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Wikipedia is a great example of the difficulties in maintaining a positive culture over time in the face of growth. What marks them out especially is the way they recognise the problem, quantify it, and are trying to fix it.
Dave Neary's profile photoSimon Phipps's profile photoElin Waring's profile photo
You think they do? I see them trying to train newcomers to survive the negative culture rather than taking steps to correct it.
I see a cross between both - "there's a problem - let's measure to confirm", followed by "why is this happening?", and now there are two camps - as you say, help people understand why things are the way they are (doomed to failure IMHO) and try to figure out how to change the culture for the better.
Key finding imo (not from that paper)

How has communication to new editors (on their user talk pages) changed over time?
Key conclusions
Since 2004, there has been a significant drop in messages including praise and thanks, corresponding with an increase in the overlap of teaching/instructional communication with criticism.
Currently, about 80% of messages to new Wikipedians come from bots or semi-automated editing tools like Twinkle and Huggle. (see charts)
Currently, about 65% of the communications to new Wikipedians are warning templates on their talk pages. (see charts)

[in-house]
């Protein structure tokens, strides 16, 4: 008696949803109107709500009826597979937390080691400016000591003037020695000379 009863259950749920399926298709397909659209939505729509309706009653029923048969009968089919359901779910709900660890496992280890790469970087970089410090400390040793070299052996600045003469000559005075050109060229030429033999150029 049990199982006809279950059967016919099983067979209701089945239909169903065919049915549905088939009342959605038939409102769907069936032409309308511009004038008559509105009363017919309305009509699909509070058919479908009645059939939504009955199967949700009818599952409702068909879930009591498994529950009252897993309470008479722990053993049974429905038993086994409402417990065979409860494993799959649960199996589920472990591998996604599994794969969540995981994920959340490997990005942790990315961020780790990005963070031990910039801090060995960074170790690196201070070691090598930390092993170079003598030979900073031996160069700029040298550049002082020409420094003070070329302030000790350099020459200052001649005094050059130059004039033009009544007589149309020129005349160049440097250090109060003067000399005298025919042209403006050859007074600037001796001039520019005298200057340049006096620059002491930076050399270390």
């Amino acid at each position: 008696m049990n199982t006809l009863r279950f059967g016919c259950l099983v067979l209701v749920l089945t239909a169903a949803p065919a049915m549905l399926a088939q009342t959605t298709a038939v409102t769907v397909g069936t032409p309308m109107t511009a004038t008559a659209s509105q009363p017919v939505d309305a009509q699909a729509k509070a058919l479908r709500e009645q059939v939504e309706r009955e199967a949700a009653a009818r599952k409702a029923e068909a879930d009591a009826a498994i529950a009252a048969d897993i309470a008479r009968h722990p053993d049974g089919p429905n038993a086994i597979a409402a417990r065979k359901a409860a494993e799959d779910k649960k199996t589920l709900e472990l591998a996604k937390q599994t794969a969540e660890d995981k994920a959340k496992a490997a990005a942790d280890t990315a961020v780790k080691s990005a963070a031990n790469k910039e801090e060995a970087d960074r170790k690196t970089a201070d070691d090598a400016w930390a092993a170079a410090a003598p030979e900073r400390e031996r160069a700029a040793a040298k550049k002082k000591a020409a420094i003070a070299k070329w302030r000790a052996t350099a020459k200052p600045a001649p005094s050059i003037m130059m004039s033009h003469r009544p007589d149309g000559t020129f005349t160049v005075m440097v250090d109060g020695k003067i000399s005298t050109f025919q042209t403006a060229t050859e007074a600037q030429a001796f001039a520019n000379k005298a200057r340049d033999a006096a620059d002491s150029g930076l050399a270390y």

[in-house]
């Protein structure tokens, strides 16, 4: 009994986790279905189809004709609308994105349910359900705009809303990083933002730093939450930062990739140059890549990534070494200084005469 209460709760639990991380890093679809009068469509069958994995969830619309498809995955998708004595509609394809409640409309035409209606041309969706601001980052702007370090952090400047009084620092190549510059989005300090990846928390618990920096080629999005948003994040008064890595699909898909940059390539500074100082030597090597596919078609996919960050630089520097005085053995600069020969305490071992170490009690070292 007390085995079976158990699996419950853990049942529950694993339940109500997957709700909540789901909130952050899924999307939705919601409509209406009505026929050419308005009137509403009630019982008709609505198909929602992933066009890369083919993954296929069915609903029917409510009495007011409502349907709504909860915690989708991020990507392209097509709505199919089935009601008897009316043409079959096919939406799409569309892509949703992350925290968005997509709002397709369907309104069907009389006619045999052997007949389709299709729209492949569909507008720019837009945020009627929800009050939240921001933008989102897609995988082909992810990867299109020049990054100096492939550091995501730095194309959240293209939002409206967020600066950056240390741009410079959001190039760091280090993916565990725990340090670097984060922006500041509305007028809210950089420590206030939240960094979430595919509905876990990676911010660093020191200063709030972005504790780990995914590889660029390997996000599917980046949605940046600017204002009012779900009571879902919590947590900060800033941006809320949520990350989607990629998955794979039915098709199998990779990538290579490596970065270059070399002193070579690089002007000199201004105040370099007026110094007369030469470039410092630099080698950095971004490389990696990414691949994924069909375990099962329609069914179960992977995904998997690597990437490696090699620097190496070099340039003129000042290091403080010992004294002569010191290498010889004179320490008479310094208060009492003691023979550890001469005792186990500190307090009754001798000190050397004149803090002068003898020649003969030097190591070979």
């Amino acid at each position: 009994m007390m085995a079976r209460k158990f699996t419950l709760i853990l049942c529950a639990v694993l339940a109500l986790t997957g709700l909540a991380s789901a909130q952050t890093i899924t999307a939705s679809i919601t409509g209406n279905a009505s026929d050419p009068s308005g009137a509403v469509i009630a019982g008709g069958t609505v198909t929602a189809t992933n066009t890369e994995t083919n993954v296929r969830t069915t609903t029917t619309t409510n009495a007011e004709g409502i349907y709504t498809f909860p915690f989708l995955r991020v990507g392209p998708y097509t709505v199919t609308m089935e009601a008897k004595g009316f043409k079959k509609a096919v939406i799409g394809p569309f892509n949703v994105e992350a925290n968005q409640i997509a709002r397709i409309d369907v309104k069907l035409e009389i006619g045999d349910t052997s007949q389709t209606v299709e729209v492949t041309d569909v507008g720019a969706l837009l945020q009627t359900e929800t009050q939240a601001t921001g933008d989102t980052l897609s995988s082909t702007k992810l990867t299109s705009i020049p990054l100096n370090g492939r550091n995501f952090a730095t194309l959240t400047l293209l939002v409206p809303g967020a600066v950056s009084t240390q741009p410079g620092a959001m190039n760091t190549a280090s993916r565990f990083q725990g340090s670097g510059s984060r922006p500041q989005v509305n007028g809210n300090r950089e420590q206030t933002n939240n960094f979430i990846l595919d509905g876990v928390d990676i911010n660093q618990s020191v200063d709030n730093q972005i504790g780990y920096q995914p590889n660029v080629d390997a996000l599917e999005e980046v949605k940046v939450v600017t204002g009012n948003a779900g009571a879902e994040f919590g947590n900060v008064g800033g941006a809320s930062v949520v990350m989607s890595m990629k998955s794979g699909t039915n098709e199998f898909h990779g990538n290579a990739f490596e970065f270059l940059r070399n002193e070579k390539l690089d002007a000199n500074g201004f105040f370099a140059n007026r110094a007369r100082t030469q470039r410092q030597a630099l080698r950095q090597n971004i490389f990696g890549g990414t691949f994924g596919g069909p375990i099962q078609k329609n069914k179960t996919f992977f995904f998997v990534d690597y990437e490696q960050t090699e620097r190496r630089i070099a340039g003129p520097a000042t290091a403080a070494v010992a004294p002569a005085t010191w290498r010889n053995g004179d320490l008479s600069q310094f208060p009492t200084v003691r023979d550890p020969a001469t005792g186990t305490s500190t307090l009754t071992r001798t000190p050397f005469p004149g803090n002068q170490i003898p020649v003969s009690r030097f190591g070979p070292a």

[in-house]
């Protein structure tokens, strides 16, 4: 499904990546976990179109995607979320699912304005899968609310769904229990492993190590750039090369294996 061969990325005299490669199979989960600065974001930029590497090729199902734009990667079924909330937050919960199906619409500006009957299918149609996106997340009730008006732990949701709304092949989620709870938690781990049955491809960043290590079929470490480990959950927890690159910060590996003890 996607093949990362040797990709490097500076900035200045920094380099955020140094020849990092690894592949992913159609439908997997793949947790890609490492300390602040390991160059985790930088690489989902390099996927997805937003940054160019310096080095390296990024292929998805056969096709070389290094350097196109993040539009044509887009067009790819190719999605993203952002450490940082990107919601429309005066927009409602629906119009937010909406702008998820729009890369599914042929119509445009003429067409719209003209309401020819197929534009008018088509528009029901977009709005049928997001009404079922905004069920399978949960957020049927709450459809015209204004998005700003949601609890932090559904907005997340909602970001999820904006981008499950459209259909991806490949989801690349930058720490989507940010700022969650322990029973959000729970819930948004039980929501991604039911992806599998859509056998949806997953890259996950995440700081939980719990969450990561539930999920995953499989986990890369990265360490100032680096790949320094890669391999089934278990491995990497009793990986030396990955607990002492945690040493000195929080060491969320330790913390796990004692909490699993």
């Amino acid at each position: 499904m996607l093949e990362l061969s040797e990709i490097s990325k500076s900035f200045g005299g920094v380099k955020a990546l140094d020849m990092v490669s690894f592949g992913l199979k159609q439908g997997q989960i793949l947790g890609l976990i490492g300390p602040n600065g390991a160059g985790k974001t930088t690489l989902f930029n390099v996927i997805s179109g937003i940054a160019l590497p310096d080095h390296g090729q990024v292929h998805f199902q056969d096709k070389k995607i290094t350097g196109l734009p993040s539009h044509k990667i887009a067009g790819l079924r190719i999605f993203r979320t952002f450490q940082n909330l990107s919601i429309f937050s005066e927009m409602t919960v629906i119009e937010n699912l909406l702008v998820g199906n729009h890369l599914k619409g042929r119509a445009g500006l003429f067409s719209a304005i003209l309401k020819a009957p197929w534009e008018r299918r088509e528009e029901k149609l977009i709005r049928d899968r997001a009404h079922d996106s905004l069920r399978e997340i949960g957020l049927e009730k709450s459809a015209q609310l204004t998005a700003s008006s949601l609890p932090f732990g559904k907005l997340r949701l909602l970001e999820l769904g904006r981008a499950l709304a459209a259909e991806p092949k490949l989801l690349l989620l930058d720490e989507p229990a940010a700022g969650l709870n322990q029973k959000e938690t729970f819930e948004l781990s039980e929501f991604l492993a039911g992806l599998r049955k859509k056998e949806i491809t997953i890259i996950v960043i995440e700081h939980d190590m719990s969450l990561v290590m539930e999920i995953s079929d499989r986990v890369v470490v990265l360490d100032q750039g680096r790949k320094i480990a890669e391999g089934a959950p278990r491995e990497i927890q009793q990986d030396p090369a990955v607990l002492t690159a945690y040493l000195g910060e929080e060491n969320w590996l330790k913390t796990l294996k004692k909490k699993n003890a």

Honestly I think that's a distraction. The problem I and so many others have found is not with bots; it is with established members of the community who make engagement by outsiders a nightmare. Wikipedia has a stable community of people who mutually support each other's toxic pedantry. They use community rules to sanction and control outsiders, and on the rare occasions those outsiders fight back gather community support to exclude the outsiders. This feedback loop of sociopathy is the problem, not user education or out-of-control bots.
I think it's fascinating that they have done so much analysis of aspects of this, yet you're right that the focus is on obvious, easy to fix things like what is the message that bots send, rather than harder to fix things like how to get past insider/outsider issues. Those are basically inevitable, but what doesn't have to be inevitable is whether you work consciously to name and counter them.
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